World War II Taunton POW camp attempted to become the headquarters of the United Nations


The SouthCoast played a major role in WWII with a bit of history you may never have known.

During World War II, Taunton was the site of a prisoner of war camp. Because of this camp, Taunton actually officially requested that the United Nations Headquarters be on the site of the prison camp.

In 1942, shortly after the attack on Pearl Harbor, the United States entered World War II. An embarkation center in Boston chose Taunton as their station, meaning 1.5 million troops passed through Camp Myles Standish before being dispatched to Europe.

Courtesy of the Old Colony History Museum, Taunton

“If you were to walk there today, you wouldn’t see anything that reminds you of the prison camp,” said Dr William Hanna, professor of history at Bridgewater State University. All that remains, he said, is a cave in honor of the Virgin Mary which was built by Italian internees.

The camp’s original role of training our soldiers changed and it became the Myles Standish prison camp for Italian and German captives.

“On the 1,620 acres – 1,620 for Myles Standish – you’ll find 35 miles of roads, 10 miles of railroad tracks, 1,500 buildings and a 16,000-seat amphitheater,” Hanna said.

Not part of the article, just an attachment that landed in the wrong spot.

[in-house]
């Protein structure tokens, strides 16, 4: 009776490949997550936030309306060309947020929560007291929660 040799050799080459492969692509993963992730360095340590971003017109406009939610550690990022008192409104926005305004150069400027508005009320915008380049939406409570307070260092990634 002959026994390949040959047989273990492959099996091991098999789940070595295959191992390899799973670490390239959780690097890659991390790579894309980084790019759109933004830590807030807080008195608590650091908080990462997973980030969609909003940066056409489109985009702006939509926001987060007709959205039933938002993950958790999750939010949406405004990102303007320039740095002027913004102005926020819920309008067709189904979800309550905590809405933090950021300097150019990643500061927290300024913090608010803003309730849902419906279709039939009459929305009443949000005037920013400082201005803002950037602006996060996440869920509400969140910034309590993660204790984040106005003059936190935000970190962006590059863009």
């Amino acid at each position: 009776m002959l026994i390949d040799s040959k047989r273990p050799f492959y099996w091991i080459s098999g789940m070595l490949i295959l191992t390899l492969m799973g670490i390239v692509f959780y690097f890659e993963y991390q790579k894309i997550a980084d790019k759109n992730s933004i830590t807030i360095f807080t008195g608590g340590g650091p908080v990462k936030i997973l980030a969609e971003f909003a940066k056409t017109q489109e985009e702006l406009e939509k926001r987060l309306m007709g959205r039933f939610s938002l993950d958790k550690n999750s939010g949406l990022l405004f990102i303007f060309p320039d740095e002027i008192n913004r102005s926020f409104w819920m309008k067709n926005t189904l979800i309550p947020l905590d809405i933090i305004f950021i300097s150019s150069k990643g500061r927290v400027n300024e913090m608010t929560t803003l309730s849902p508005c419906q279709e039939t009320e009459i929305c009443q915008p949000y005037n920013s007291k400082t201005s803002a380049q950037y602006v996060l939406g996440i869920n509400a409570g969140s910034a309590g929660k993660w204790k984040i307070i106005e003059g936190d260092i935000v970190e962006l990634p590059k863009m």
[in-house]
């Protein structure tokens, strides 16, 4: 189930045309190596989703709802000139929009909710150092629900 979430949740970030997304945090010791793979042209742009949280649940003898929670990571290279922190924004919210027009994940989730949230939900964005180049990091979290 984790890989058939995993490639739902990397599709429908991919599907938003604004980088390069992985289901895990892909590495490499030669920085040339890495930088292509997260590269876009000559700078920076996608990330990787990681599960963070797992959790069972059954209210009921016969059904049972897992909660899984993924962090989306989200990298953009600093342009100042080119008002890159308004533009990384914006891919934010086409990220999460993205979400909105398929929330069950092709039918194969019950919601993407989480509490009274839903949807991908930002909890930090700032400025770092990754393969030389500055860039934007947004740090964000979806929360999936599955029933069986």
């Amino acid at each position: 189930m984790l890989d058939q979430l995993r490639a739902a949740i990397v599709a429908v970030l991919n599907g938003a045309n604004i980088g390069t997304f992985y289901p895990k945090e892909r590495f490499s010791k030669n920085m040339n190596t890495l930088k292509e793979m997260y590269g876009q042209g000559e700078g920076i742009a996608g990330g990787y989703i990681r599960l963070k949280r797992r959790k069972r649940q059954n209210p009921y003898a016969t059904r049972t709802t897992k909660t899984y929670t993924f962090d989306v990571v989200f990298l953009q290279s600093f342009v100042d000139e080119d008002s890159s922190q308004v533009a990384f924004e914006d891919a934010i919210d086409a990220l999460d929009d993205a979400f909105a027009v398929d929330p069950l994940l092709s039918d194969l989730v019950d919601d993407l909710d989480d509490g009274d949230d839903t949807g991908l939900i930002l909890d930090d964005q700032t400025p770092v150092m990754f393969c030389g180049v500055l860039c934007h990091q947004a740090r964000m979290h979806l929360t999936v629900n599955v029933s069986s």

The reason Taunton has such a large Italian community today, Hanna said, can be attributed to Italian prisoners of war. After the war, many local girls followed the soldiers to Italy and married them there before returning to Taunton to start a family.

Courtesy of the Old Colony History Museum, Taunton

German prisoners were a different situation. During the war, Italy surrendered and became one of our allies, unlike Germany. Hanna described in detail what a former German POW told her.

“I asked him how he was treated? He was only 17 when the parachutist was captured,” Hanna said. “He told me that most of the time he had been treated very well, but towards the end of his stay he said graphic photographs were returning from the liberation of the concentration camps, which showed some of the six million Jews. who had been slaughtered by the Nazis. We set them up so the POWs would know what Germany had done.

“A guard said to the young German: ‘Don’t think just because the war is over, that it is over for you, because you are going to be sent back to Europe and you are going to work, rebuilding the destroyed cities, Hitler said. Hanna said.

The whole story is told in detail at the Old Colony History Museum in Taunton, whose mission is to keep history alive.

Courtesy of the Old Colony History Museum, Taunton

What about Taunton and the United Nations?

“When the government was done with the Myles Standish camp, Taunton had to find a use for it, and if you can believe it the city actually requested that the UN headquarters be centered on this location,” Hanna said. .

Of course, the United Nations was ultimately located in New York, the first city of the United States.

“The locals did not understand why they finally chose Manhattan. It seemed to us that the solution was there,” thought Hanna.

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